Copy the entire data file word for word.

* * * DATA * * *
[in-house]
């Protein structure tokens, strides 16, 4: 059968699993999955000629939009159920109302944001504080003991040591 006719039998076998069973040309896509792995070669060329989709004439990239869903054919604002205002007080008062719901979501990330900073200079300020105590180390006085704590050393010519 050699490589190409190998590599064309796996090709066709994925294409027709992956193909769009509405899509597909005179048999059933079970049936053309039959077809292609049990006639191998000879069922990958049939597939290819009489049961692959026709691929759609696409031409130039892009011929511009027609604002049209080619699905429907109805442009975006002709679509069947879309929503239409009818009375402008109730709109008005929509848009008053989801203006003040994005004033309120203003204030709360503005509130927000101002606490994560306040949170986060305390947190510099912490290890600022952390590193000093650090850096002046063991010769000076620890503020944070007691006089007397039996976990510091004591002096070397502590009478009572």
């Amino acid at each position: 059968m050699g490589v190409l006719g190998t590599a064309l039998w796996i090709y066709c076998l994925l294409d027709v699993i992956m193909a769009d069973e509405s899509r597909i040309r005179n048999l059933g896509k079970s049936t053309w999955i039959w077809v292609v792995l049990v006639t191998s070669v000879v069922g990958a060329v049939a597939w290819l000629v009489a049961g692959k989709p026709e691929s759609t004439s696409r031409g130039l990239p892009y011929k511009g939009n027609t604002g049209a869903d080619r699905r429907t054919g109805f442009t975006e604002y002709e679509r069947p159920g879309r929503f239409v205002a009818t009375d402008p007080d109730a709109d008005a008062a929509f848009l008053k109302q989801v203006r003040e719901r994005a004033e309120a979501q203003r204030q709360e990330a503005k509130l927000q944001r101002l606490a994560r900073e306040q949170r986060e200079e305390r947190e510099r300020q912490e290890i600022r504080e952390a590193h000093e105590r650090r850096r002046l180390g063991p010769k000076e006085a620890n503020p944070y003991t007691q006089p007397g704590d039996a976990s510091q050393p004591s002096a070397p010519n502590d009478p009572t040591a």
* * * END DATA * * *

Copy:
[in-house]
């Protein structure tokens, strides 16, 4: 059968699993999955000629939009159920109302944001504080003991040591 006719039998076998069973040309896509792995070669060329989709004439990239869903054919604002205002007080008062719901979501990330900073200079300020105590180390006085704590050393010519 050699490589190409190998590599064309796996090709066709994925294409027709992956193909769009509405899509597909005179048999059933079970049936053309039959077809292609049990006639191998000879069922990958049939597939290819009489049961692959026709691929759609696409031409130039892009011929511009027609604002049209080619699905429907109805442009975006002709679509069947879309929503239409009818009375402008109730709109008005929509848009008053989801203006003040994005004033309120203003204030709360503005509130927000101002606490994560306040949170986060305390947190510099912490290890600022952390590193000093650090850096002046063991010769000076620890503020944070007691006089007397039996976990510091004591002096070397502590009478009572």
């Amino acid at each position: 059968m050699g490589v190409l006719g190998t590599a064309l039998w796996i090709y066709c076998l994925l294409d027709v699993i992956m193909a769009d069973e509405s899509r597909i040309r005179n048999l059933g896509k079970s049936t053309w999955i039959w077809v292609v792995l049990v006639t191998s070669v000879v069922g990958a060329v049939a597939w290819l000629v009489a049961g692959k989709p026709e691929s759609t004439s696409r031409g130039l990239p892009y011929k511009g939009n027609t604002g049209a869903d080619r699905r429907t054919g109805f442009t975006e604002y002709e679509r069947p159920g879309r929503f239409v205002a009818t009375d402008p007080d109730a709109d008005a008062a929509f848009l008053k109302q989801v203006r003040e719901r994005a004033e309120a979501q203003r204030q709360e990330a503005k509130l927000q944001r101002l606490a994560r900073e306040q949170r986060e200079e305390r947190e510099r300020q912490e290890i600022r504080e952390a590193h000093e105590r650090r850096r002046l180390g063991p010769k000076e006085a620890n503020p944070y003991t007691q006089p007397g704590d039996a976990s510091q050393p004591s002096a070397p010519n502590d009478p009572t040591a």